When I first heard about Nissan‘s e-Power technology, I thought it was an oxymoron to have an electric motor powered by a gasoline engine. After all, aren’t electric vehicles supposed to have zero emissions?
Within the city, I minimize using my car, opting for a bicycle instead. However, going somewhere as far as Misibis Bay from Metro Manila gave me the opportunity to experience and appreciate the powertrain.
By leaving the propulsion exclusively to the electric motor, the internal-combustion engine doesn’t idle when the car is stationary, and it always runs at its optimal speed. So not only is this significantly more efficient, but there’s also the benefit of instant acceleration thanks to the electric drive.
Seeing the Nissan Kicks for the first time, I was pleasantly surprised for it wasn’t trying to look like an oversized SUV but was a modestly sized subcompact crossover. In spite of that, the interior was spacious enough for me, our managing editor, and our luggage, which fit nicely in the trunk.
The resort is around 468km away from the meeting point at Caltex in Mamplasan, which is why the call time was 3am. Upon arriving at SLEX, the roads were clear all the way until the station where all the Kicks units were lined up.
It was so early in the morning yet everyone was already busy recording and filming content. I just wanted to eat to prepare for my most grueling drive so far.
I normally think of electric vehicles as high-end models, but this wasn’t the case with the Kicks. In the first place, e-Power cars are technically hybrid electric vehicles that are purely motor-driven.
The car is well-featured without being overly complicated and luxurious. The infotainment system has smartphone integration for both Apple and Android phones. It was my first time using Android Auto, but it didn’t give me a headache because I just had to plug in my phone to use it. There also was a 360° camera that made parking and squeezing through tight spaces much easier.
Since my companion had already experienced the Kicks on several occasions, he drove the first leg. Once it was my turn, setting up the cockpit was easy. I was glad the seat adjustment and the door locks weren’t completely electronic, so there are fewer things to fail in the long run.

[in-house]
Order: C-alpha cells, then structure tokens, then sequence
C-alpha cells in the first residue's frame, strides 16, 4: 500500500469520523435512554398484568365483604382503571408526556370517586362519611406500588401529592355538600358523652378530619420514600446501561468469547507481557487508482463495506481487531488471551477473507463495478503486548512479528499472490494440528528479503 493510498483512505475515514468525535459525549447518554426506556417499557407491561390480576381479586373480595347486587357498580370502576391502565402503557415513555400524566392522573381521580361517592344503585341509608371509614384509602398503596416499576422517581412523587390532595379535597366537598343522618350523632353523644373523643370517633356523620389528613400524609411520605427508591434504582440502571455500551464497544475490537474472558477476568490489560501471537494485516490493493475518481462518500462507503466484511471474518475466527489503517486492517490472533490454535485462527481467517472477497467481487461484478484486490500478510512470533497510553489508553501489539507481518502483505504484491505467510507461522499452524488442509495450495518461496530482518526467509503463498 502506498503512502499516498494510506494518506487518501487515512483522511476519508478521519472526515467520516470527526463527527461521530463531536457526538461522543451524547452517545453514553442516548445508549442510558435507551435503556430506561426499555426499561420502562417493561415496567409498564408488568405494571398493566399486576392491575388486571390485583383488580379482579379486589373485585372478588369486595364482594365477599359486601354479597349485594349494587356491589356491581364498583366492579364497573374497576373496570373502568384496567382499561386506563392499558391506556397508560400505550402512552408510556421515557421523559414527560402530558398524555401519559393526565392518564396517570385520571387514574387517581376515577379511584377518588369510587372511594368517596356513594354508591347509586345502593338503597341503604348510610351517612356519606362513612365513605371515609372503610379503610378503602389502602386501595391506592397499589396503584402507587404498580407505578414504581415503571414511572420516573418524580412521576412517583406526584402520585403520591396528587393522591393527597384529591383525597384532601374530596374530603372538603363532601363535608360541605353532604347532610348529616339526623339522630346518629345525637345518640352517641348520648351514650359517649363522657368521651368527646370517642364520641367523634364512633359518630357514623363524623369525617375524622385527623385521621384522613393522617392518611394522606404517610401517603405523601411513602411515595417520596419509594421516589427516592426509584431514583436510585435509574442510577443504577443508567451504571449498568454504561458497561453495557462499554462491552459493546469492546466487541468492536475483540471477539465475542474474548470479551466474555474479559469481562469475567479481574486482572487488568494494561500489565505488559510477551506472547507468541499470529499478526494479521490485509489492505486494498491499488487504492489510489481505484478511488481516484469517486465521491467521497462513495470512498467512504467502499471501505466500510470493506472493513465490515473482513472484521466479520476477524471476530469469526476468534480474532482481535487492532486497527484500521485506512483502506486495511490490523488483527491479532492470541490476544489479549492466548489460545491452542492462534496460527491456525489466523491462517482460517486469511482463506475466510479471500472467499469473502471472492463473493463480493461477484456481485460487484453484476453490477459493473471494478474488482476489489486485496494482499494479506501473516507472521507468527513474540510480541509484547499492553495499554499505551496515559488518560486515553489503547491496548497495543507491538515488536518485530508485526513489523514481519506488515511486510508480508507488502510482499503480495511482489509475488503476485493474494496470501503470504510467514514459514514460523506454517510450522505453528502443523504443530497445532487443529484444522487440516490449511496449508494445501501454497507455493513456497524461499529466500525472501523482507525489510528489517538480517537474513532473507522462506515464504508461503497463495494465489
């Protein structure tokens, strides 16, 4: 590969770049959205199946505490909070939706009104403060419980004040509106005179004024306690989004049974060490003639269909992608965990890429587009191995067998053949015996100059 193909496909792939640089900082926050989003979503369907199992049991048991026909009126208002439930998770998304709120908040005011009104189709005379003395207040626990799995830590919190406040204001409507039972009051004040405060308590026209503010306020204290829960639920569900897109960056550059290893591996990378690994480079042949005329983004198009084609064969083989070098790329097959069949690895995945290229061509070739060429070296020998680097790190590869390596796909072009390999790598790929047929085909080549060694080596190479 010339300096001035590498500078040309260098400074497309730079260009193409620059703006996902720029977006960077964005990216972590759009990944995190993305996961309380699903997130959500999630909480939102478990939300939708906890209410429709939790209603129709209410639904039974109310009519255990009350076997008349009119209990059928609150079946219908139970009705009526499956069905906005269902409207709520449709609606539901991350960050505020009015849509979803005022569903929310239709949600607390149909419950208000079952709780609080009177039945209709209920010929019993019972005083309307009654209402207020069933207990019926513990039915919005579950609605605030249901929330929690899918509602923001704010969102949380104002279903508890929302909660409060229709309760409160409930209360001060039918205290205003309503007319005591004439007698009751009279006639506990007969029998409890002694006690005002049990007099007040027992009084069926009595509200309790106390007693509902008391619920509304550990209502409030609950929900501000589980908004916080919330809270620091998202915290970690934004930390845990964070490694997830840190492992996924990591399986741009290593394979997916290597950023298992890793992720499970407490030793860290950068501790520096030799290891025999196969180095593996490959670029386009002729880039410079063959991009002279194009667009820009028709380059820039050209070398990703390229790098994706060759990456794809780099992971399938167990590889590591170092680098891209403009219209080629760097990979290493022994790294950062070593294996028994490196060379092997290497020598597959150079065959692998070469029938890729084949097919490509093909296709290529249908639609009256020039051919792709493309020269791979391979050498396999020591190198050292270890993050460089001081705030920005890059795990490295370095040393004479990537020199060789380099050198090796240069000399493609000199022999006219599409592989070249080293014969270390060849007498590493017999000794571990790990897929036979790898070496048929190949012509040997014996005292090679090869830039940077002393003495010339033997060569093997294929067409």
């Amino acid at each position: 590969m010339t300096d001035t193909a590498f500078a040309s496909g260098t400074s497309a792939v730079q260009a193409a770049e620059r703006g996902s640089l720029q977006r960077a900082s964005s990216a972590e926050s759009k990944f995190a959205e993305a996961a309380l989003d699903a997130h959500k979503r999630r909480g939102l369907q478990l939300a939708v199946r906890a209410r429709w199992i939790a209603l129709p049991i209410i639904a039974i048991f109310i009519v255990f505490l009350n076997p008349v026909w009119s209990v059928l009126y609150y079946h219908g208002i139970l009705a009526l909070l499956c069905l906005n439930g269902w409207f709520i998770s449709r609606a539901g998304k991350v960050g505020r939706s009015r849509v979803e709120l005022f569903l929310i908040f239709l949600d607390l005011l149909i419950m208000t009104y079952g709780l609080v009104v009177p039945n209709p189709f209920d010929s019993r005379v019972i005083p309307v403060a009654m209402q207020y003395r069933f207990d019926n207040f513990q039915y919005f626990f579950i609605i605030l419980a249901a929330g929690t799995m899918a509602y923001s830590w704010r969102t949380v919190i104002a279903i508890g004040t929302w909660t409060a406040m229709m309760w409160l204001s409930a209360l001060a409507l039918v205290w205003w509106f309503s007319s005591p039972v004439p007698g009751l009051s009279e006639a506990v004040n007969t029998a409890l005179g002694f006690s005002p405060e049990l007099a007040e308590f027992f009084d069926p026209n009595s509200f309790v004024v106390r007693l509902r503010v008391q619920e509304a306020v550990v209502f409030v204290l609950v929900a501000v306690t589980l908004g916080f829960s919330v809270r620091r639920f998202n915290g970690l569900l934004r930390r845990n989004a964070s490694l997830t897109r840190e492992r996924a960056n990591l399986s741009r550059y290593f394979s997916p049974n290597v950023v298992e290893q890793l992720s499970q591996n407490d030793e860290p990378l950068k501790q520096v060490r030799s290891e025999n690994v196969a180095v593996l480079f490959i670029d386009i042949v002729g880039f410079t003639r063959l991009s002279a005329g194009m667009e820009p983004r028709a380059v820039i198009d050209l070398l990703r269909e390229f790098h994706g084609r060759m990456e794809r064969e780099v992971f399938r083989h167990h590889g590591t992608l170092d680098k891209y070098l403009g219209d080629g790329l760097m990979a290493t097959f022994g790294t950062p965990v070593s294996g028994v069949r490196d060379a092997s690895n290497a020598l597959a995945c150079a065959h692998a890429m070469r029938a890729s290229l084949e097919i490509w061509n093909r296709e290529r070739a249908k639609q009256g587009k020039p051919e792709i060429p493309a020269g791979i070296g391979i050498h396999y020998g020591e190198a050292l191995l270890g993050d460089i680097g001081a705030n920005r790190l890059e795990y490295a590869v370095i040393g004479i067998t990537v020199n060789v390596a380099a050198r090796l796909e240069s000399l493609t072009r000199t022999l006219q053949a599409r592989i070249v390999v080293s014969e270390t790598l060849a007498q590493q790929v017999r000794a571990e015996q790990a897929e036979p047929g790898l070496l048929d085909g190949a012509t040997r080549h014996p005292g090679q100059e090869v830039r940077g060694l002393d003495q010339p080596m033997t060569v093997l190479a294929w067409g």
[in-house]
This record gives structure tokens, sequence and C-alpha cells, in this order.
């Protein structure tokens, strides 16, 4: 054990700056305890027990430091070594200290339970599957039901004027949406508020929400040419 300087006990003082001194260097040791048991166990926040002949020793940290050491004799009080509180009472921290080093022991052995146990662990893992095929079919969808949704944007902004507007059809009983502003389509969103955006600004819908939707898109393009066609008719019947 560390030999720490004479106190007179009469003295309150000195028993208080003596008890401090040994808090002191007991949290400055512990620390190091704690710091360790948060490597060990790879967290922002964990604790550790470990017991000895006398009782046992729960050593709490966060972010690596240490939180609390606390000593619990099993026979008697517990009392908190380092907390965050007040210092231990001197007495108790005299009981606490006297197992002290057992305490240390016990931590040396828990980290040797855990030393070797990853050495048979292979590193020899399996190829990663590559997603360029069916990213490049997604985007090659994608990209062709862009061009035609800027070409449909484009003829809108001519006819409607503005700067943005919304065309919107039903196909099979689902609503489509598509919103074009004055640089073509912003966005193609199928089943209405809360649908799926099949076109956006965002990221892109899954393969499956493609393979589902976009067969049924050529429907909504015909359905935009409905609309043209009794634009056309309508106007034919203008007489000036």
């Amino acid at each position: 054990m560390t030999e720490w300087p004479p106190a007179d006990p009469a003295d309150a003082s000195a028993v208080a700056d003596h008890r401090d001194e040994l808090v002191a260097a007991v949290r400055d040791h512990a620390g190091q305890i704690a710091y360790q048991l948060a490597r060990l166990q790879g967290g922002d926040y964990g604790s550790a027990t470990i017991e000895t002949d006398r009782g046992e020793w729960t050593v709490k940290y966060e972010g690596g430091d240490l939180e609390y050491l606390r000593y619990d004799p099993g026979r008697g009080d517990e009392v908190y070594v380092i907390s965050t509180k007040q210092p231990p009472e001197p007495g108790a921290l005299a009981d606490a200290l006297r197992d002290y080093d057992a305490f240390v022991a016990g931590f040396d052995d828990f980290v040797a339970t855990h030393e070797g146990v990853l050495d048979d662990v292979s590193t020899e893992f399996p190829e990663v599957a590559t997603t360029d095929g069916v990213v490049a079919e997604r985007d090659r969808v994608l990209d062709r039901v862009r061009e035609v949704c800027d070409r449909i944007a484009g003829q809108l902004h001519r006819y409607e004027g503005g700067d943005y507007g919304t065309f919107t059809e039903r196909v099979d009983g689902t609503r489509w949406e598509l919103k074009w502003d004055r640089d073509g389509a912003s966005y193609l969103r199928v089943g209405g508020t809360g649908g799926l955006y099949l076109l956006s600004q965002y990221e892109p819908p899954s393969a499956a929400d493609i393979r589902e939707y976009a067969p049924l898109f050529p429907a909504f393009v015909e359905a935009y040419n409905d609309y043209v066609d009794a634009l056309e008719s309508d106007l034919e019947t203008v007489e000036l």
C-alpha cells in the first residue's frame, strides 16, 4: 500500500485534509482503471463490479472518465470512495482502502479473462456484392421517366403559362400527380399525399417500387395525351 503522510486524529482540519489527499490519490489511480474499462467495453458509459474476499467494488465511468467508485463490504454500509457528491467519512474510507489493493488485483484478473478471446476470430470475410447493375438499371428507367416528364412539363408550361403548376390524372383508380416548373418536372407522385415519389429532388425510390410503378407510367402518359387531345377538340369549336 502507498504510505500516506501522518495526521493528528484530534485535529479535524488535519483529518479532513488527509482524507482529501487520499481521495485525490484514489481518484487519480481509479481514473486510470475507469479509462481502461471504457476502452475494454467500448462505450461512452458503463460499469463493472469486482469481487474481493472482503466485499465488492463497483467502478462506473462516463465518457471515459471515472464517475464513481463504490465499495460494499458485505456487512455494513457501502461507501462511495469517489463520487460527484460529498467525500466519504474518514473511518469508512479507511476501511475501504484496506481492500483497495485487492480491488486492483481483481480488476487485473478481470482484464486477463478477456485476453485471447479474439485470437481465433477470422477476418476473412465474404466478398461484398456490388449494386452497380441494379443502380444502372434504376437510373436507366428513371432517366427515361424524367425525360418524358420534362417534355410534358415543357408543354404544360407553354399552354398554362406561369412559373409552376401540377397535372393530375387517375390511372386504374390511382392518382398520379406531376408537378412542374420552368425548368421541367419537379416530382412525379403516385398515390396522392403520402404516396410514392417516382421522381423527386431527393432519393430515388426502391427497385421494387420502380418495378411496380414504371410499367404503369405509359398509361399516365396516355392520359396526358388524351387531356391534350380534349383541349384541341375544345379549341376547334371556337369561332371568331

Overtaking is one of the biggest challenges for me when driving on rural highways since the roads are usually two lanes only with counterflowing traffic on the other side. Timing is key because the coast wasn’t always clear.
Thankfully, the lead car of the convoy gave directions so everyone could get to Misibis Bay safely. With the electric motor, the Kicks had the acceleration and the speed needed to overtake slower-moving vehicles.
I didn’t have to step on the brakes as often since the e-Pedal Step functionality wasn’t just slowing down the car, but also harvesting energy for the battery. Even without regard for fuel efficiency, I still managed to achieve 18km/L, which is double that of my personal Toyota Wigo.
The most memorable part of the drive was where I was driving at Misibis in the rain at night, with only the lights of the other cars illuminating the way.
The roads were narrow and winding with drastic elevation changes reminding me of Initial D. In spite of the steep inclines, the Kicks didn’t lack the performance to muscle through them.
After arriving at the resort, I was too tired to bother with dinner, eating only to avoid hunger later in the night. Given the weather on the first day, I was surprised to see the sunrise with a clear sky, and hoped the weather would remain like that for the rest of the day.
Having arrived in Misibis at night, I didn’t have a visual of the landscape of the area. That’s why Sam and I were surprised to see Mayon Volcano while out scouting for shooting locations. After he got the shots he needed for his articles, we headed back to the resort for lunch.
I wasn’t happy with my photos, so I took the car out myself and explored some more. There was a nearby chapel at the top of Cagraray Eco-Energy Park, so I paid it a visit.
Turns out it wasn’t the best spot for photos, but I saw a pier from above so I tried to figure out how to get there. I wasn’t sure about the path because it was narrow and rough, so I trod carefully.
Later in the afternoon, the weather got cloudy so I accepted the fact I wasn’t going to have a picturesque sunset. Instead, I enjoyed the rest of the time just driving on the nearby roads. I even spotted Juan Manuel Hoyos (the president of Nissan Philippines) standing on a bridge perhaps admiring the beautiful scenery.
With the long drive home the following day, I thought I was done taking photos, but that wasn’t the case as the convoy passed by a different route that brought the group closer to Mayon.
Not wanting to get home too late, we broke off from the convoy and went home ahead. Thankfully, everyone got home safely after the arduous journey.
In the end, I was impressed with the Nissan Kicks for being fuel-efficient, well-featured and comfortable, while being affordable for a hybrid. New cars usually don’t excite me, but this makes me look forward to the future of Nissan and e-Power.